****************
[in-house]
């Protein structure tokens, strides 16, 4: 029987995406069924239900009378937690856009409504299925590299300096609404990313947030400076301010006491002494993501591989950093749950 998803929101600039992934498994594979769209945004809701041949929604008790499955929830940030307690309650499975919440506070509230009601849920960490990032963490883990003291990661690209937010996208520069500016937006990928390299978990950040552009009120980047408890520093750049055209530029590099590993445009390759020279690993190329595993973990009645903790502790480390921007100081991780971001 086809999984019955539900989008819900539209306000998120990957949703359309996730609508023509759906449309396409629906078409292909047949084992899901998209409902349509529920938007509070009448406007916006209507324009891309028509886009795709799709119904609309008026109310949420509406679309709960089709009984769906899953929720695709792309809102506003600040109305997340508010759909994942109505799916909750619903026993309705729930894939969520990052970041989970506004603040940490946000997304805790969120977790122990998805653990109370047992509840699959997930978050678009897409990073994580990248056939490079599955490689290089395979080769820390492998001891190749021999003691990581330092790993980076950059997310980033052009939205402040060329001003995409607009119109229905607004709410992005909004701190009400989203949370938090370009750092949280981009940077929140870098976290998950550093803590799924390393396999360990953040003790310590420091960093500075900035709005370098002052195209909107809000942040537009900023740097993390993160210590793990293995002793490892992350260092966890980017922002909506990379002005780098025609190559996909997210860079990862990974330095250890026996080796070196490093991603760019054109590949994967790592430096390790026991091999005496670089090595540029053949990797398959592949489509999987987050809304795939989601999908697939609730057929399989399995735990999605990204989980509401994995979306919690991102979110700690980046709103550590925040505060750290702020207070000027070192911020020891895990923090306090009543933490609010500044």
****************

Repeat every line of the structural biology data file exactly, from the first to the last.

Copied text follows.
[in-house]
């Protein structure tokens, strides 16, 4: 029987995406069924239900009378937690856009409504299925590299300096609404990313947030400076301010006491002494993501591989950093749950 998803929101600039992934498994594979769209945004809701041949929604008790499955929830940030307690309650499975919440506070509230009601849920960490990032963490883990003291990661690209937010996208520069500016937006990928390299978990950040552009009120980047408890520093750049055209530029590099590993445009390759020279690993190329595993973990009645903790502790480390921007100081991780971001 086809999984019955539900989008819900539209306000998120990957949703359309996730609508023509759906449309396409629906078409292909047949084992899901998209409902349509529920938007509070009448406007916006209507324009891309028509886009795709799709119904609309008026109310949420509406679309709960089709009984769906899953929720695709792309809102506003600040109305997340508010759909994942109505799916909750619903026993309705729930894939969520990052970041989970506004603040940490946000997304805790969120977790122990998805653990109370047992509840699959997930978050678009897409990073994580990248056939490079599955490689290089395979080769820390492998001891190749021999003691990581330092790993980076950059997310980033052009939205402040060329001003995409607009119109229905607004709410992005909004701190009400989203949370938090370009750092949280981009940077929140870098976290998950550093803590799924390393396999360990953040003790310590420091960093500075900035709005370098002052195209909107809000942040537009900023740097993390993160210590793990293995002793490892992350260092966890980017922002909506990379002005780098025609190559996909997210860079990862990974330095250890026996080796070196490093991603760019054109590949994967790592430096390790026991091999005496670089090595540029053949990797398959592949489509999987987050809304795939989601999908697939609730057929399989399995735990999605990204989980509401994995979306919690991102979110700690980046709103550590925040505060750290702020207070000027070192911020020891895990923090306090009543933490609010500044």